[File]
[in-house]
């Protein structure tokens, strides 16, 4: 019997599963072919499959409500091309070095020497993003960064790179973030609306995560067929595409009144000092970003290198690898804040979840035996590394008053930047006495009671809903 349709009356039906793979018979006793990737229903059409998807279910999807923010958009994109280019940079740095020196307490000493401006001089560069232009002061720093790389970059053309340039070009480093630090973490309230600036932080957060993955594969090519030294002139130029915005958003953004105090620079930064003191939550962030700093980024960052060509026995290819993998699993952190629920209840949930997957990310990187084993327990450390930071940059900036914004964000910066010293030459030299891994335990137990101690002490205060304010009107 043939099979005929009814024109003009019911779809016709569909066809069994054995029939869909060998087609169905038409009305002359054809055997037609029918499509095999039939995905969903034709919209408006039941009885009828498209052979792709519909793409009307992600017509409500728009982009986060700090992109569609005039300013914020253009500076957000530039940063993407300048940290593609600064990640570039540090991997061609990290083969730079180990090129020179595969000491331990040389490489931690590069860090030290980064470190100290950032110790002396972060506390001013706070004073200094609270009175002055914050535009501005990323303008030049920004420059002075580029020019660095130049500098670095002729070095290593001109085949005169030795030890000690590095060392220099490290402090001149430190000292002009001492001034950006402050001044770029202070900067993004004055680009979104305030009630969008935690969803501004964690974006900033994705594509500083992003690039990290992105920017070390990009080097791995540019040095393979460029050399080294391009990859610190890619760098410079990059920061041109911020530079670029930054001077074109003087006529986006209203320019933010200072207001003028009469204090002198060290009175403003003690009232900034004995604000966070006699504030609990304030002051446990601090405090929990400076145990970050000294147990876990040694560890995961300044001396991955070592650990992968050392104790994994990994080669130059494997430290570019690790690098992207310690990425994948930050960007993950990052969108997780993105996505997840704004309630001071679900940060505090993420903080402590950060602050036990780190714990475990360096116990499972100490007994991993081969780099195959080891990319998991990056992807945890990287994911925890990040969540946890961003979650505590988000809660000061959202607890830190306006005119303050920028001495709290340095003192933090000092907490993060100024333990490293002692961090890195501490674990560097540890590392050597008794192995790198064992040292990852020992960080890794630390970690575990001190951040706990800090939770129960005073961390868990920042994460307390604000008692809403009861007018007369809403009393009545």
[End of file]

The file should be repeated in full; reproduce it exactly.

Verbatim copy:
[in-house]
């Protein structure tokens, strides 16, 4: 019997599963072919499959409500091309070095020497993003960064790179973030609306995560067929595409009144000092970003290198690898804040979840035996590394008053930047006495009671809903 349709009356039906793979018979006793990737229903059409998807279910999807923010958009994109280019940079740095020196307490000493401006001089560069232009002061720093790389970059053309340039070009480093630090973490309230600036932080957060993955594969090519030294002139130029915005958003953004105090620079930064003191939550962030700093980024960052060509026995290819993998699993952190629920209840949930997957990310990187084993327990450390930071940059900036914004964000910066010293030459030299891994335990137990101690002490205060304010009107 043939099979005929009814024109003009019911779809016709569909066809069994054995029939869909060998087609169905038409009305002359054809055997037609029918499509095999039939995905969903034709919209408006039941009885009828498209052979792709519909793409009307992600017509409500728009982009986060700090992109569609005039300013914020253009500076957000530039940063993407300048940290593609600064990640570039540090991997061609990290083969730079180990090129020179595969000491331990040389490489931690590069860090030290980064470190100290950032110790002396972060506390001013706070004073200094609270009175002055914050535009501005990323303008030049920004420059002075580029020019660095130049500098670095002729070095290593001109085949005169030795030890000690590095060392220099490290402090001149430190000292002009001492001034950006402050001044770029202070900067993004004055680009979104305030009630969008935690969803501004964690974006900033994705594509500083992003690039990290992105920017070390990009080097791995540019040095393979460029050399080294391009990859610190890619760098410079990059920061041109911020530079670029930054001077074109003087006529986006209203320019933010200072207001003028009469204090002198060290009175403003003690009232900034004995604000966070006699504030609990304030002051446990601090405090929990400076145990970050000294147990876990040694560890995961300044001396991955070592650990992968050392104790994994990994080669130059494997430290570019690790690098992207310690990425994948930050960007993950990052969108997780993105996505997840704004309630001071679900940060505090993420903080402590950060602050036990780190714990475990360096116990499972100490007994991993081969780099195959080891990319998991990056992807945890990287994911925890990040969540946890961003979650505590988000809660000061959202607890830190306006005119303050920028001495709290340095003192933090000092907490993060100024333990490293002692961090890195501490674990560097540890590392050597008794192995790198064992040292990852020992960080890794630390970690575990001190951040706990800090939770129960005073961390868990920042994460307390604000008692809403009861007018007369809403009393009545």